David Samuel
On the Port Townsend crossing, there's time to read.

The five best ferryboat trips in the Northwest

Lora J. Finnegan  –  June 8, 2018

The Northwest’s five best ferry rides

It’s a breezy day on Puget Sound as I hurry aboard the MV Quinault for the ride from Keystone to Port Townsend, Washington. Northwesterners know that the ferry on this route can really rock and roll as it shoots across narrow Admiralty Inlet, so I expect a thrilling ride.

“Sometimes 15-foot seas will spray water into the upper deck and the pilothouse―32 feet above the waterline,” says captain David Alger, looking jaunty in his crisp uniform. “I’ve seen winds so strong,” he adds, “that passengers on the outer deck can’t pull open the doors to get back inside!”

You could call this region North America’s ferry capital―three of the world’s largest ferry systems are here, in Washington State, Alaska, and British Columbia. And these routes aren’t just scenic tourist runs―they carry millions of commuters each year.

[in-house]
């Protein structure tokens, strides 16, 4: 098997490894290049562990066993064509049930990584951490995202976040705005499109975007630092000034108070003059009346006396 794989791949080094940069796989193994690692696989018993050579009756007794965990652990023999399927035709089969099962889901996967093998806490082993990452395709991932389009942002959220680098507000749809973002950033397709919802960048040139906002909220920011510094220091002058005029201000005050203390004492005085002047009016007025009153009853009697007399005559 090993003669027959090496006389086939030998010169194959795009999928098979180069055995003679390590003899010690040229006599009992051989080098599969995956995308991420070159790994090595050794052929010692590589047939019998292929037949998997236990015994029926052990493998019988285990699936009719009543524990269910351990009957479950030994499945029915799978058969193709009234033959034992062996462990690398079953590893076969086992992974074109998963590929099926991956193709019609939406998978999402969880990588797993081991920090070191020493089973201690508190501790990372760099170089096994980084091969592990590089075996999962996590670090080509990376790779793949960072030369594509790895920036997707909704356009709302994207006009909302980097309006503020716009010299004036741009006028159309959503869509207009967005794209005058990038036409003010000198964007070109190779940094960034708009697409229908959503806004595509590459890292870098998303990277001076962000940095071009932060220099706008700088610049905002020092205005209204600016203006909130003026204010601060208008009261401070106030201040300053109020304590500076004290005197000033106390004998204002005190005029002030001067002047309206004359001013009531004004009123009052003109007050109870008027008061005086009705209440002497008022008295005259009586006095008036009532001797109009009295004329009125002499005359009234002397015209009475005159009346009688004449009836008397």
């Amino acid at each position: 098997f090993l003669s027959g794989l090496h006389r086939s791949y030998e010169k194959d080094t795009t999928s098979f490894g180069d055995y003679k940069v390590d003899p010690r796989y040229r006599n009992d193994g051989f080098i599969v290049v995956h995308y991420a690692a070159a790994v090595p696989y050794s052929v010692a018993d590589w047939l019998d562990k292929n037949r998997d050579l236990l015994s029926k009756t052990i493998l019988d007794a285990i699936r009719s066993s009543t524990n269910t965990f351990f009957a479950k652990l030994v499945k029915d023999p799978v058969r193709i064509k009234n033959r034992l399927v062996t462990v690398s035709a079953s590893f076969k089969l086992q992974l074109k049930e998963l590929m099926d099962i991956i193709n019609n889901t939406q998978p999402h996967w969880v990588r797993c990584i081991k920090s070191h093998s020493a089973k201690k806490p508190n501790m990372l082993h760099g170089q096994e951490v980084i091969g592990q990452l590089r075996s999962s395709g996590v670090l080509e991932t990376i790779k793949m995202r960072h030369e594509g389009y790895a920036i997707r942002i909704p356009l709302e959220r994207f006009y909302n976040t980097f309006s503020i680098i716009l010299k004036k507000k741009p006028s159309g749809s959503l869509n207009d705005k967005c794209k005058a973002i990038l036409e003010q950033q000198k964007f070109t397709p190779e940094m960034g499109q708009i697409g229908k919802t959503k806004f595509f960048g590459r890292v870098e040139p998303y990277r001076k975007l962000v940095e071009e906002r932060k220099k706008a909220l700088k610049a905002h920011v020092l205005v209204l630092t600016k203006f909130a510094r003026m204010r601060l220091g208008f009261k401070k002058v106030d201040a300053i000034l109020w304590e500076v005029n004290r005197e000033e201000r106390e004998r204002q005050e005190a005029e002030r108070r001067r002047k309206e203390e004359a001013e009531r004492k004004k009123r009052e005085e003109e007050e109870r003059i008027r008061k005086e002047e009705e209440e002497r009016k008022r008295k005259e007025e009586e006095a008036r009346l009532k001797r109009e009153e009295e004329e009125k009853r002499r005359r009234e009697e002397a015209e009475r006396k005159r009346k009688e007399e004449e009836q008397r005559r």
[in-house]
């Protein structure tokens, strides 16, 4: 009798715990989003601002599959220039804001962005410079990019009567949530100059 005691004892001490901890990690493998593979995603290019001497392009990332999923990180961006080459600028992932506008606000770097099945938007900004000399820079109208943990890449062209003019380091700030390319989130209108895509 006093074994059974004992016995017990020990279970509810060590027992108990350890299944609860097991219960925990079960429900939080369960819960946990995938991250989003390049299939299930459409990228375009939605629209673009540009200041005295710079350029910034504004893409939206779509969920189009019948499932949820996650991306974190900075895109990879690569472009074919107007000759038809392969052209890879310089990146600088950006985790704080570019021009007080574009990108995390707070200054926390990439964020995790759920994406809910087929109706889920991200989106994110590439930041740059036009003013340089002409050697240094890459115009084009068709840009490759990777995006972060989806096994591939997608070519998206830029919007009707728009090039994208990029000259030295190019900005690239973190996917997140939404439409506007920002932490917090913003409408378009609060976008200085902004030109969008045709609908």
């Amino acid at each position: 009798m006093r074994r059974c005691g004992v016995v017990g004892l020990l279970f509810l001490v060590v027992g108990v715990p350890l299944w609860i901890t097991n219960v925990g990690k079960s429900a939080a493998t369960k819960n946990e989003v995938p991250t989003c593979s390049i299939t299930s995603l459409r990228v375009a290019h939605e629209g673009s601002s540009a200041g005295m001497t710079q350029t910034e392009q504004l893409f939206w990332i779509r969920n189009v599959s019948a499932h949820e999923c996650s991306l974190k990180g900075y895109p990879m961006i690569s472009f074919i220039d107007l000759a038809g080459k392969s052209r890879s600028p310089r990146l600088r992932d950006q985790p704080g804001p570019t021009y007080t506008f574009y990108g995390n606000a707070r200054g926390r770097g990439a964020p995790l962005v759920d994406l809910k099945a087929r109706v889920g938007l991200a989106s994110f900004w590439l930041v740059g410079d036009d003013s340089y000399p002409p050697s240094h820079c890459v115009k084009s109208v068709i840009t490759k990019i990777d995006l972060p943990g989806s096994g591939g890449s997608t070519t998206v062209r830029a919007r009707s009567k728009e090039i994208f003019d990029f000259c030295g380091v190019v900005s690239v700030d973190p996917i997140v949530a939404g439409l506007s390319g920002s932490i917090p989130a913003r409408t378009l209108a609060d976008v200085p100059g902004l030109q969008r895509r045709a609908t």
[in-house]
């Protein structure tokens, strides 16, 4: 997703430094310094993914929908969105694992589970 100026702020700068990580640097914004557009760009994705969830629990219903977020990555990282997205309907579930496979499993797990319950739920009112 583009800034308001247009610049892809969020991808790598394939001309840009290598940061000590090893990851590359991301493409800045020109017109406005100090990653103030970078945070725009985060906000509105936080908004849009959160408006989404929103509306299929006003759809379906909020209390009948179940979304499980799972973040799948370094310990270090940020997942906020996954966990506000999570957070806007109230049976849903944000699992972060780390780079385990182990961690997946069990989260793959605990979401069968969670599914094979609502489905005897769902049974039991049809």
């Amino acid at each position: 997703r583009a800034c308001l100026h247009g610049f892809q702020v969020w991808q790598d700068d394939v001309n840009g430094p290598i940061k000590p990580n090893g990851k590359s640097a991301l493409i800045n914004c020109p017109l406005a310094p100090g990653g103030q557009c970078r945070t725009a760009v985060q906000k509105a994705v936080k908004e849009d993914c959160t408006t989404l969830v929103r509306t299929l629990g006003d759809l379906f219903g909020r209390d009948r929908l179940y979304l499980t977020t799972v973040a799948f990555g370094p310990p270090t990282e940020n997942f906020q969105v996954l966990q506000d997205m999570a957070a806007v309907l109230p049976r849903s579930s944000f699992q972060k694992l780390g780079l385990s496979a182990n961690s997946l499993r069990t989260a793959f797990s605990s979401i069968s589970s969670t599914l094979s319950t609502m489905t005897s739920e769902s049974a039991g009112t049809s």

In tracking down the best ferry trips in the Northwest, I’ve found journeys that showcase wildlife, some that take you past rugged, fjordlike scenery, and others that are right out of the Northwest’s storied past. But the route I’m on today is said to be one of the wildest: Roughest in winter, with swirling currents and roaring winds that can postpone crossings, the water can rock and roll even on an August day.

As we glide over the Sound, the blue, snowcapped ridges of the Olympic Mountains rise to the west; against the wind-scrubbed sky, the formations are distinct and sharp-edged, as if cut by scissors. The crossing―which takes about 25 minutes―is smooth but not without drama. The billowing sails of the brig Lady Washington race across the near horizon. Hanging onto the Quinault’s railing with one hand, I hold binoculars in the other, scanning the waves for orcas and gray whales, common here. I see rhinoceros auklets and cormorants diving; murrelets, old-squaw, and pelicans riding the swells.

Just as we ease into Port Townsend, I spot a bald eagle winging south over timbered ridges. And I sense that, even without the rock-and-roll weather, I’ve had a classic Northwesterner’s day on the water.


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